By Andrew Cluley- AAPS Communications Specialist
Ann Arbor Public Schools voters will consider a ten-year, 2.5 mill sinking fund millage this spring. Wednesday, the Board of Education voted five to two to put the question on the ballot in May. The sinking fund is expected to raise about $20 million a year, largely for building repairs, improvements and replacement of aging infrastructure. The millage will also fund expansion of facilities needed due to expected enrollment increases caused by new housing developments, and to continue progress on additional 2015 Bond Advisory Committee recommendations. The millage will cost $125 annually for every $100,000 of a home’s value.
The district currently has a one-mill sinking fund millage that is set to expire in 2019, but if voters approve the 2.5 mill sinking fund, it would replace the existing millage. The current millage raises eight million dollars but School Board President Christine Stead says it isn’t providing enough money to maintain Ann Arbor’s schools which on average are more than 60 years old. “It is not anywhere near enough to even handle one major roofing project at one of our big high schools,” Stead says. “So if we were to divert all of those funds to one thing it still wouldn’t be enough to get us there in a year.”
Efforts to focus general fund dollars on the classroom and preserve arts and athletics programs over the past decade while state funding for education was slashed caused the district to defer maintenance. Stead says the result is the district has been in fire drill mode in responding to building issues instead of being able to stay ahead of problems. “You don’t wait for your roof to actually fall in, you do try to delay it as much as you can, but within reason,” she says. “We’re a little bit past reason when we have things like students at Pioneer in the cold in January because the boiler broke again, so can we urgently fix the two pieces that are broken, or we can bring a new boiler and that would take a month and they would be cold all February.”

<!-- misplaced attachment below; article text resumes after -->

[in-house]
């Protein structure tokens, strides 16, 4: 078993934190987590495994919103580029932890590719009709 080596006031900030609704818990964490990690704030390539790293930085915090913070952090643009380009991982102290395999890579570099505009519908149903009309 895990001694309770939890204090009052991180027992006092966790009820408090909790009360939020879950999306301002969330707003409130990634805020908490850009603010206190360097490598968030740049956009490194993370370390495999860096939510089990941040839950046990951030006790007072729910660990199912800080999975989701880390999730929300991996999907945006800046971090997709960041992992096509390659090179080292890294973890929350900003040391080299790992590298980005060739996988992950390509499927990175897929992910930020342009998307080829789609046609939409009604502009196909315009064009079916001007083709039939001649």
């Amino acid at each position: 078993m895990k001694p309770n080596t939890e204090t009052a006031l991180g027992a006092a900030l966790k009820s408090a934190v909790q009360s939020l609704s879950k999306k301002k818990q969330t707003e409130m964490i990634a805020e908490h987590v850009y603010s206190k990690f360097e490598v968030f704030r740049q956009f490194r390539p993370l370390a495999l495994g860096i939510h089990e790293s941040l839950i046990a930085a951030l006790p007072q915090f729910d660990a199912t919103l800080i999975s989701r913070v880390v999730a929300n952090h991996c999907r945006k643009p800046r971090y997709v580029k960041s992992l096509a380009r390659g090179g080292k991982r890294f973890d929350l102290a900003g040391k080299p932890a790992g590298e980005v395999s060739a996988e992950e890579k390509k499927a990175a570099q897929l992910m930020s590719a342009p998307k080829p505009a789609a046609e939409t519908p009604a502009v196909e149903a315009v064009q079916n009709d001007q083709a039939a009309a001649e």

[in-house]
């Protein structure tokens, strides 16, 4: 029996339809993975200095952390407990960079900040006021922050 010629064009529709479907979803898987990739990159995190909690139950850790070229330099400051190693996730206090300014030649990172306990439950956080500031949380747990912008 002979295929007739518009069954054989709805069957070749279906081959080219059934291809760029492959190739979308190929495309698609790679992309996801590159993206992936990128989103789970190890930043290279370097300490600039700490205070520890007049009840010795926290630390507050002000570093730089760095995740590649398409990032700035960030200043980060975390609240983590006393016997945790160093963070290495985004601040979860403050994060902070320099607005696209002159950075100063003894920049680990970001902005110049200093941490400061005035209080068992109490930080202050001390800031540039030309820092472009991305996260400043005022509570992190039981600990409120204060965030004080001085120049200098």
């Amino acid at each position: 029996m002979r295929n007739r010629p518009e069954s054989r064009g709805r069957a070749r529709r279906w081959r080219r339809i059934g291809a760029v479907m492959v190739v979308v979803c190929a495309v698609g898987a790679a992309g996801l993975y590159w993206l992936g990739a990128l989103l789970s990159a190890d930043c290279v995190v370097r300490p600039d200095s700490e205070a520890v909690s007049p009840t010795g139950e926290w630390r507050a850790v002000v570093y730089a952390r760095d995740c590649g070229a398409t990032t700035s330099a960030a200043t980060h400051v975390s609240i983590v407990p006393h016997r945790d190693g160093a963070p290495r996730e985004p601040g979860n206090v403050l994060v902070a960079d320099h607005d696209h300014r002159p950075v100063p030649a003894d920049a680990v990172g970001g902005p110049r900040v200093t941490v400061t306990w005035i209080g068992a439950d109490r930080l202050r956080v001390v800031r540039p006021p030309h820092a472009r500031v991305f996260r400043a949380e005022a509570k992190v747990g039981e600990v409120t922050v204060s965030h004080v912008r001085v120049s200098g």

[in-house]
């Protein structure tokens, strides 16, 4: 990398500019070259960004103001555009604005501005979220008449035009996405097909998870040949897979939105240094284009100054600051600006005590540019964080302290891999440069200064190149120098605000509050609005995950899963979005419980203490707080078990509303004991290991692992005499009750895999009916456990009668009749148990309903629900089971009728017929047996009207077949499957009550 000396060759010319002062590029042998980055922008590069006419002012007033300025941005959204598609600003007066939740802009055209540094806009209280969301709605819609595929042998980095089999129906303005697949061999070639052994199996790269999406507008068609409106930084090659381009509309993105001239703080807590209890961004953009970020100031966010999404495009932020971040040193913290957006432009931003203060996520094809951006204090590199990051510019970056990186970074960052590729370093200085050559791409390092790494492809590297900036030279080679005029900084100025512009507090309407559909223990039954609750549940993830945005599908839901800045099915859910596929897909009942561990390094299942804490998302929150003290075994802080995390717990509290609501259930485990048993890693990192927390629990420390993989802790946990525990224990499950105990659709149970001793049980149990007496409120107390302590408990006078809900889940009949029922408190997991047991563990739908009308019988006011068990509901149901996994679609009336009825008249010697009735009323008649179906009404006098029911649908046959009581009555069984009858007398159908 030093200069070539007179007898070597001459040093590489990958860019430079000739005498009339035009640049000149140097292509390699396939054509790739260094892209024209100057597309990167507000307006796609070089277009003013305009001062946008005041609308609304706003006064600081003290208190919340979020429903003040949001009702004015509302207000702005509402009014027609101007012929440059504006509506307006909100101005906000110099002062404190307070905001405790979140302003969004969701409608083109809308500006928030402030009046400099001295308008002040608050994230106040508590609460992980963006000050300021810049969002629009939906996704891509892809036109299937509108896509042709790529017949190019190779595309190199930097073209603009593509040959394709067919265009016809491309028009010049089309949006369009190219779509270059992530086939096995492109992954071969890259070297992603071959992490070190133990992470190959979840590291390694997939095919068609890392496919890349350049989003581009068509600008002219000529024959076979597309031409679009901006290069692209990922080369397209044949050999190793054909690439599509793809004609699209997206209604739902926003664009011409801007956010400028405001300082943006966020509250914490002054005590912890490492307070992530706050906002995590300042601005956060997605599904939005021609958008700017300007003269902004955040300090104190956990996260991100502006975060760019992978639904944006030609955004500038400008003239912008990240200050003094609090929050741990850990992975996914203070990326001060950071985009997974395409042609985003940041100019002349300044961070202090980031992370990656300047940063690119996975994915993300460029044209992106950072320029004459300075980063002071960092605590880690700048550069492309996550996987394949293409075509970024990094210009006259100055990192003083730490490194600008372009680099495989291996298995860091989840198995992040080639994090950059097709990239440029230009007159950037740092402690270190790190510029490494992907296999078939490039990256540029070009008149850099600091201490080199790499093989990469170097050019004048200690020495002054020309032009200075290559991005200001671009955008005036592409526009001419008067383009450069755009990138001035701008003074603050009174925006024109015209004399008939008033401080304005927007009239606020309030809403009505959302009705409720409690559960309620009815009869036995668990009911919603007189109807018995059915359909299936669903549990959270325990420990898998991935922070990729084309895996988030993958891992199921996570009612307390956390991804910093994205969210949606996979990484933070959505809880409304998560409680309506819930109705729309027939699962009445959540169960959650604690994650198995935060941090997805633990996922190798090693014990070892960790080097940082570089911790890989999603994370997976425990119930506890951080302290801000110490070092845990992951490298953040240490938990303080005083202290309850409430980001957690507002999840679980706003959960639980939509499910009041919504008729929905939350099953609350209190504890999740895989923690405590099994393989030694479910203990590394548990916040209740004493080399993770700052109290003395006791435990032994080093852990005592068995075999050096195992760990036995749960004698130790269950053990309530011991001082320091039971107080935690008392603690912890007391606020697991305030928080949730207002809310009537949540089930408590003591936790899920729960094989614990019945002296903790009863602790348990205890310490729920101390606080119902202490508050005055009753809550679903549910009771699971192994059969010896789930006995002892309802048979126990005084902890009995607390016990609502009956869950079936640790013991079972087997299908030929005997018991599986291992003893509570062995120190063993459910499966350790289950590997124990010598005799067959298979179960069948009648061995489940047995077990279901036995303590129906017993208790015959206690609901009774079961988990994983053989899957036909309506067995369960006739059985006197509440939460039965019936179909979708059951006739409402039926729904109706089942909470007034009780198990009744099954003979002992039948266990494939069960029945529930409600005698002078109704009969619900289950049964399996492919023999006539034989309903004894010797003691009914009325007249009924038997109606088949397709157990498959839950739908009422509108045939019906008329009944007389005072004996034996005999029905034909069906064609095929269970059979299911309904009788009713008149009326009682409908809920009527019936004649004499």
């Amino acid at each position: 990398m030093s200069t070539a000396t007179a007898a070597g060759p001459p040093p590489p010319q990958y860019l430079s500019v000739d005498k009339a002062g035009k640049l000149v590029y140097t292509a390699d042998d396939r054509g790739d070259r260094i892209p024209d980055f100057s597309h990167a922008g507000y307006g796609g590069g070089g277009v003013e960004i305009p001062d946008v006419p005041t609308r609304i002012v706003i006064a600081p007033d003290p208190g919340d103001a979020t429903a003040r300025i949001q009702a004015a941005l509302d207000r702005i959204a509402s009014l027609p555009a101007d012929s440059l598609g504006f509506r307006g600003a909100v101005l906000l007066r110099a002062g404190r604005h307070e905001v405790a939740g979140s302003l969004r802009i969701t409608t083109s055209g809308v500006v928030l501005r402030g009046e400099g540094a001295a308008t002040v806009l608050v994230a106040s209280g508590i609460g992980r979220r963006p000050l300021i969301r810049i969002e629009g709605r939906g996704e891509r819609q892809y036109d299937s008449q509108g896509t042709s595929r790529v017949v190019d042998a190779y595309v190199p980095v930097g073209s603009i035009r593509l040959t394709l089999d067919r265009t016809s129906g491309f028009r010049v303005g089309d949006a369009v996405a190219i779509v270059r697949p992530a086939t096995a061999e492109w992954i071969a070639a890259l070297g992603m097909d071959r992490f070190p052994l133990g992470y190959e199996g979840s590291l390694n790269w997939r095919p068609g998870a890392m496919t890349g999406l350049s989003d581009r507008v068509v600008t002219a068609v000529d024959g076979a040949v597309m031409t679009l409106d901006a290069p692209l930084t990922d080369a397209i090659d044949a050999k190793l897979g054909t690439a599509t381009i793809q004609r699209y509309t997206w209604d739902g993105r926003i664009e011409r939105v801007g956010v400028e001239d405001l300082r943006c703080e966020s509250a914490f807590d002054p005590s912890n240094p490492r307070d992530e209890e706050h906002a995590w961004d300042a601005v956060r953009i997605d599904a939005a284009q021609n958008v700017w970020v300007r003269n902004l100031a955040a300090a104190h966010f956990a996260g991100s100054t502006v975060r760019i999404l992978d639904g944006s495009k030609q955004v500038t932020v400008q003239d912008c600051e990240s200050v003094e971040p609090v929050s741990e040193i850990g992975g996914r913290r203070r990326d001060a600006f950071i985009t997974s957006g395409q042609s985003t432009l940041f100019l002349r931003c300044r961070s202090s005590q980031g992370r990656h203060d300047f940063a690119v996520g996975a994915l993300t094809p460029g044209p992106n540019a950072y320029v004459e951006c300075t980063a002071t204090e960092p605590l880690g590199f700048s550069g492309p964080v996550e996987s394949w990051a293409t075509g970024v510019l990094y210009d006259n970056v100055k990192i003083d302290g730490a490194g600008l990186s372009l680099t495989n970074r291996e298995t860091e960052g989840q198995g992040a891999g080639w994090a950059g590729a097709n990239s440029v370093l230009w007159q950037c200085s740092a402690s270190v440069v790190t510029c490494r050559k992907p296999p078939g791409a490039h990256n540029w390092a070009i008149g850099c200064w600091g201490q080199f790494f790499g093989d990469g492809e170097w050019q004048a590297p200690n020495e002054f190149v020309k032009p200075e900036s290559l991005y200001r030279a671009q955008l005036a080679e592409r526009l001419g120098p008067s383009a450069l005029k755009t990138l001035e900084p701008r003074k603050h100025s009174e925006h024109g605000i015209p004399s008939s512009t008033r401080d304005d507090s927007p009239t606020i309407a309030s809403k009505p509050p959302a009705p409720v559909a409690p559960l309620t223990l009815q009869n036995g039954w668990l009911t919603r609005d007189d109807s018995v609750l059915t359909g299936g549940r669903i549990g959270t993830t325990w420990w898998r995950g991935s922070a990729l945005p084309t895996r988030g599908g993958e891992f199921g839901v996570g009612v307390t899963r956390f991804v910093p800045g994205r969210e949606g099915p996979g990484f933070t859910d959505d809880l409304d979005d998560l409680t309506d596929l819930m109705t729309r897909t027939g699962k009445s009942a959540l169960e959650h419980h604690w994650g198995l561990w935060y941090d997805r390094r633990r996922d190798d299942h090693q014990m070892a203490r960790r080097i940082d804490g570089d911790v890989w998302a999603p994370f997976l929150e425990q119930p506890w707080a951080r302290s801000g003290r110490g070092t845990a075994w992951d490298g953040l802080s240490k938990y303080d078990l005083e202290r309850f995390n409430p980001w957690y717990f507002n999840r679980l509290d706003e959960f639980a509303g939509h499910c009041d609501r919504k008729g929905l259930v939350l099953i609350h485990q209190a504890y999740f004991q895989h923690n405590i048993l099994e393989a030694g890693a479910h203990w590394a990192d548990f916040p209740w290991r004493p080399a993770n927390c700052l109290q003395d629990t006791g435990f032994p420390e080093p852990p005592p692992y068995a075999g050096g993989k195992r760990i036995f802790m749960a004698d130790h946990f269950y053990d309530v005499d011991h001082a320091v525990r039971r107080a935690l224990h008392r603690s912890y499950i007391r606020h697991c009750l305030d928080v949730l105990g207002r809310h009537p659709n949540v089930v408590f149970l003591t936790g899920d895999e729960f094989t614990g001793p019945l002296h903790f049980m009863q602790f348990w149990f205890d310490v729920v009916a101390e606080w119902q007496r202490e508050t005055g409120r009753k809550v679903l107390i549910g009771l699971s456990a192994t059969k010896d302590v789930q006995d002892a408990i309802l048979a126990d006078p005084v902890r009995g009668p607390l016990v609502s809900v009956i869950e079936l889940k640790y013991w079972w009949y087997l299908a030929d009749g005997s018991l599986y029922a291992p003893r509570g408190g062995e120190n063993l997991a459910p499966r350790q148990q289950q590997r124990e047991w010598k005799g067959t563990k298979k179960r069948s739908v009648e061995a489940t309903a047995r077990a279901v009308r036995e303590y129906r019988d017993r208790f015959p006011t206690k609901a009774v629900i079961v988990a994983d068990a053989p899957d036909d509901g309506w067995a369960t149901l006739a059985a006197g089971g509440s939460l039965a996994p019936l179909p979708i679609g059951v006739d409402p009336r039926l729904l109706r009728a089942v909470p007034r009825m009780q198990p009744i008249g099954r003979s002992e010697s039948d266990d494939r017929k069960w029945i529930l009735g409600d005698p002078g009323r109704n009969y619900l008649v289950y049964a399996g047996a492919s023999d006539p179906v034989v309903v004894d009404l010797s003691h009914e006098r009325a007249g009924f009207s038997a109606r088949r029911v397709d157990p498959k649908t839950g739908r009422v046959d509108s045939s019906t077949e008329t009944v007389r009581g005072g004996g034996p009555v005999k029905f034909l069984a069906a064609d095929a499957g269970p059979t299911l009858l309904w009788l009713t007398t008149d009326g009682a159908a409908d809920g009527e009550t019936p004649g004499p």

Repairs to Ann Arbor Public Schools’ existing 3.4 million square feet in 32 schools would be the primary use of the sinking fund millage, but it would also provide funds for additions to schools to meet increasing enrollment demands expected due to new housing developments. Over 940 new apartments, condos, and single-family homes have been approved in northeast Ann Arbor alone. Additional developments are expected on the west side of the district and in the southeast. The district plans to use general operating funds to temporarily use modular classrooms to house the additional students until the impact of the new housing can be gauged, but School Board Vice-President Susan Baskett says the district needs to be prepared. “These housing developments are going up,” Baskett says. “We showed a few and we’ve also talked with Dr. Swift about a few more that we have not listed. The children are coming, again we may not get every child, but we would look irresponsible to not be ready for these children.”
The final use of the funds raised by the millage would be to continue work identified by the 2015 Bond Advisory Committees. These committees made up of staff, parents, and community members identified needs that cost more than the funds provided by the 2015 bonds, particularly in the areas of auditoriums, playgrounds, and, outdoor athletic facilities. For example, the one million dollars dedicated to athletic facilities wouldn’t cover the cost of just replacing the turf fields that are nearing the end of their life expectancy at the three comprehensive high schools.
State law allows the district to levy up to a three-mill sinking fund, but trustees opted to put a 2.5 mill question on the ballot in an effort to balance the need for facility upgrades with the tax burden community members face. School Board Trustee Jeff Gaynor proposed a six-year millage out of concerns that the ten-year request is too long. The majority of the board however felt ten-years is a better option for planning purposes. School Board Member Jessica Kelly also wanted the millage to last for at least eight years in case federal policies further challenge public schools.
School Board Member Simone Lightfoot understands concerns about expanding the millage but says it’s necessary, particularly in light of the fact that state and federal education dollars are out of the control of the local community. “It’s the way in which we can continue to control what we do in this district while all else around us is being attacked,” Lightfoot says.
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